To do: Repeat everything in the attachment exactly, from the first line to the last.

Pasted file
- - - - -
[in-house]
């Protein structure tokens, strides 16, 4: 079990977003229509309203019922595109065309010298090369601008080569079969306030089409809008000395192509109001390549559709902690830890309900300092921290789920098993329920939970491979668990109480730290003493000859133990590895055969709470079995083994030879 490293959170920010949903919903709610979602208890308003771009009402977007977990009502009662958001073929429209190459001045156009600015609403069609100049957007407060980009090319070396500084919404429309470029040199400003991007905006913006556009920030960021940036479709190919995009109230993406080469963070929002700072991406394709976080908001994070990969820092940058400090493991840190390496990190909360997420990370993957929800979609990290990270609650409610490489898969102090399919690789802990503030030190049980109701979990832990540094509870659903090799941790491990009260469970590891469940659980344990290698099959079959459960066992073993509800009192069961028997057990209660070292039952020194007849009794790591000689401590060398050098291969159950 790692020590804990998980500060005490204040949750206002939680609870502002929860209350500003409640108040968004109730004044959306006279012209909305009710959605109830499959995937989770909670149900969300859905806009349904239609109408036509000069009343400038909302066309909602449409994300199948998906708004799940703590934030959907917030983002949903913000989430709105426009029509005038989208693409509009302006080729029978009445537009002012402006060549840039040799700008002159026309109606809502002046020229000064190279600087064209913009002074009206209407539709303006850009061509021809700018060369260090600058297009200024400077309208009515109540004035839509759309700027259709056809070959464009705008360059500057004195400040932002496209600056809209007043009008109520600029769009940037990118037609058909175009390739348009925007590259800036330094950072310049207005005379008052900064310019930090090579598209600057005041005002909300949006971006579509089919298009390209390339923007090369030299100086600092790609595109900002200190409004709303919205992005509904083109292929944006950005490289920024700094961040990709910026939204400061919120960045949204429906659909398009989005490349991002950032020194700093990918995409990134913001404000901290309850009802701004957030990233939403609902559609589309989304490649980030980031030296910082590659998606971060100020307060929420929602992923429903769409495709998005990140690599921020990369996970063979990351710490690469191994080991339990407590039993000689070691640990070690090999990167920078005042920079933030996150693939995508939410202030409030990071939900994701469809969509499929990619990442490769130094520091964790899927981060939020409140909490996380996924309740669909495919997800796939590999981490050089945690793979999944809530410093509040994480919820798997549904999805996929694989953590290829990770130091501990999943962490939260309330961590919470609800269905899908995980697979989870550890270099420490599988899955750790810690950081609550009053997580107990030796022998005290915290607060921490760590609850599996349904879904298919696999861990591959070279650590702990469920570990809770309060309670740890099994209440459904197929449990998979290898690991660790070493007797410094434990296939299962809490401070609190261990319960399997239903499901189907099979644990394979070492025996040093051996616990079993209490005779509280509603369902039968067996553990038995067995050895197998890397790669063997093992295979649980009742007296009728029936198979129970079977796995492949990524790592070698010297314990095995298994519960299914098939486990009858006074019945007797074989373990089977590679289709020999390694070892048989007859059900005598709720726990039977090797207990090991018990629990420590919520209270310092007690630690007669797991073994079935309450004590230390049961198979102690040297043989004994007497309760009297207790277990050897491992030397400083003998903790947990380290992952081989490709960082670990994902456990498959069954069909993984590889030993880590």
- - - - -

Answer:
[in-house]
């Protein structure tokens, strides 16, 4: 079990977003229509309203019922595109065309010298090369601008080569079969306030089409809008000395192509109001390549559709902690830890309900300092921290789920098993329920939970491979668990109480730290003493000859133990590895055969709470079995083994030879 490293959170920010949903919903709610979602208890308003771009009402977007977990009502009662958001073929429209190459001045156009600015609403069609100049957007407060980009090319070396500084919404429309470029040199400003991007905006913006556009920030960021940036479709190919995009109230993406080469963070929002700072991406394709976080908001994070990969820092940058400090493991840190390496990190909360997420990370993957929800979609990290990270609650409610490489898969102090399919690789802990503030030190049980109701979990832990540094509870659903090799941790491990009260469970590891469940659980344990290698099959079959459960066992073993509800009192069961028997057990209660070292039952020194007849009794790591000689401590060398050098291969159950 790692020590804990998980500060005490204040949750206002939680609870502002929860209350500003409640108040968004109730004044959306006279012209909305009710959605109830499959995937989770909670149900969300859905806009349904239609109408036509000069009343400038909302066309909602449409994300199948998906708004799940703590934030959907917030983002949903913000989430709105426009029509005038989208693409509009302006080729029978009445537009002012402006060549840039040799700008002159026309109606809502002046020229000064190279600087064209913009002074009206209407539709303006850009061509021809700018060369260090600058297009200024400077309208009515109540004035839509759309700027259709056809070959464009705008360059500057004195400040932002496209600056809209007043009008109520600029769009940037990118037609058909175009390739348009925007590259800036330094950072310049207005005379008052900064310019930090090579598209600057005041005002909300949006971006579509089919298009390209390339923007090369030299100086600092790609595109900002200190409004709303919205992005509904083109292929944006950005490289920024700094961040990709910026939204400061919120960045949204429906659909398009989005490349991002950032020194700093990918995409990134913001404000901290309850009802701004957030990233939403609902559609589309989304490649980030980031030296910082590659998606971060100020307060929420929602992923429903769409495709998005990140690599921020990369996970063979990351710490690469191994080991339990407590039993000689070691640990070690090999990167920078005042920079933030996150693939995508939410202030409030990071939900994701469809969509499929990619990442490769130094520091964790899927981060939020409140909490996380996924309740669909495919997800796939590999981490050089945690793979999944809530410093509040994480919820798997549904999805996929694989953590290829990770130091501990999943962490939260309330961590919470609800269905899908995980697979989870550890270099420490599988899955750790810690950081609550009053997580107990030796022998005290915290607060921490760590609850599996349904879904298919696999861990591959070279650590702990469920570990809770309060309670740890099994209440459904197929449990998979290898690991660790070493007797410094434990296939299962809490401070609190261990319960399997239903499901189907099979644990394979070492025996040093051996616990079993209490005779509280509603369902039968067996553990038995067995050895197998890397790669063997093992295979649980009742007296009728029936198979129970079977796995492949990524790592070698010297314990095995298994519960299914098939486990009858006074019945007797074989373990089977590679289709020999390694070892048989007859059900005598709720726990039977090797207990090991018990629990420590919520209270310092007690630690007669797991073994079935309450004590230390049961198979102690040297043989004994007497309760009297207790277990050897491992030397400083003998903790947990380290992952081989490709960082670990994902456990498959069954069909993984590889030993880590």